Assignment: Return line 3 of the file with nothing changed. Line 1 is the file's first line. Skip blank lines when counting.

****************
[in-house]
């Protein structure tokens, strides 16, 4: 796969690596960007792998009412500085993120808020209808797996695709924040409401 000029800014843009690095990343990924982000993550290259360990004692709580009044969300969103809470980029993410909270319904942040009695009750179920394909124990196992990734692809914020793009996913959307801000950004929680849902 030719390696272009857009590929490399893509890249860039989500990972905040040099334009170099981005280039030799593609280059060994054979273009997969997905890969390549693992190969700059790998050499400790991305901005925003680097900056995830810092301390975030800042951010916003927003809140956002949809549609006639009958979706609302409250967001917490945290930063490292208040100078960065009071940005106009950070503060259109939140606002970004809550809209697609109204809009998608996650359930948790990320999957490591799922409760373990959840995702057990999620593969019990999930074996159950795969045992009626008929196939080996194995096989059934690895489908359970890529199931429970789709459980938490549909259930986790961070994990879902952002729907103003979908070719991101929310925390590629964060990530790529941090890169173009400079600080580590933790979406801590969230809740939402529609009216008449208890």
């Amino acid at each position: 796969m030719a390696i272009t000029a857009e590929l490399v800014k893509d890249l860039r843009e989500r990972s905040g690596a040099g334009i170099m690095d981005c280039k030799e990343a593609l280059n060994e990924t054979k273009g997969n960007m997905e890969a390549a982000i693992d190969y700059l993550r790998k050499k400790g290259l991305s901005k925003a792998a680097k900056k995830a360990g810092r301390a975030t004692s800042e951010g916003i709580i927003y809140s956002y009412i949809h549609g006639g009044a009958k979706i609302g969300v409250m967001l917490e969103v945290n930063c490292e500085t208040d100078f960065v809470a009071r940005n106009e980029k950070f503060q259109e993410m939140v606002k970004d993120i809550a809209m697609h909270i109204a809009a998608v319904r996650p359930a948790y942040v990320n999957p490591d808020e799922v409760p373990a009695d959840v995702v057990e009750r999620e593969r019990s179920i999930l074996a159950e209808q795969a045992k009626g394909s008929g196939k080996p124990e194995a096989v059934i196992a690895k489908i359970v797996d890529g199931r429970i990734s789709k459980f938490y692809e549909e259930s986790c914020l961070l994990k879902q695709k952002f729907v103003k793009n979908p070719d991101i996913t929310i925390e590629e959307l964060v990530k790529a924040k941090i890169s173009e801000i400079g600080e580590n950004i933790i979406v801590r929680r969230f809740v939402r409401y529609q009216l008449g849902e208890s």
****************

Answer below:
């Amino acid at each position: 796969m030719a390696i272009t000029a857009e590929l490399v800014k893509d890249l860039r843009e989500r990972s905040g690596a040099g334009i170099m690095d981005c280039k030799e990343a593609l280059n060994e990924t054979k273009g997969n960007m997905e890969a390549a982000i693992d190969y700059l993550r790998k050499k400790g290259l991305s901005k925003a792998a680097k900056k995830a360990g810092r301390a975030t004692s800042e951010g916003i709580i927003y809140s956002y009412i949809h549609g006639g009044a009958k979706i609302g969300v409250m967001l917490e969103v945290n930063c490292e500085t208040d100078f960065v809470a009071r940005n106009e980029k950070f503060q259109e993410m939140v606002k970004d993120i809550a809209m697609h909270i109204a809009a998608v319904r996650p359930a948790y942040v990320n999957p490591d808020e799922v409760p373990a009695d959840v995702v057990e009750r999620e593969r019990s179920i999930l074996a159950e209808q795969a045992k009626g394909s008929g196939k080996p124990e194995a096989v059934i196992a690895k489908i359970v797996d890529g199931r429970i990734s789709k459980f938490y692809e549909e259930s986790c914020l961070l994990k879902q695709k952002f729907v103003k793009n979908p070719d991101i996913t929310i925390e590629e959307l964060v990530k790529a924040k941090i890169s173009e801000i400079g600080e580590n950004i933790i979406v801590r929680r969230f809740v939402r409401y529609q009216l008449g849902e208890s």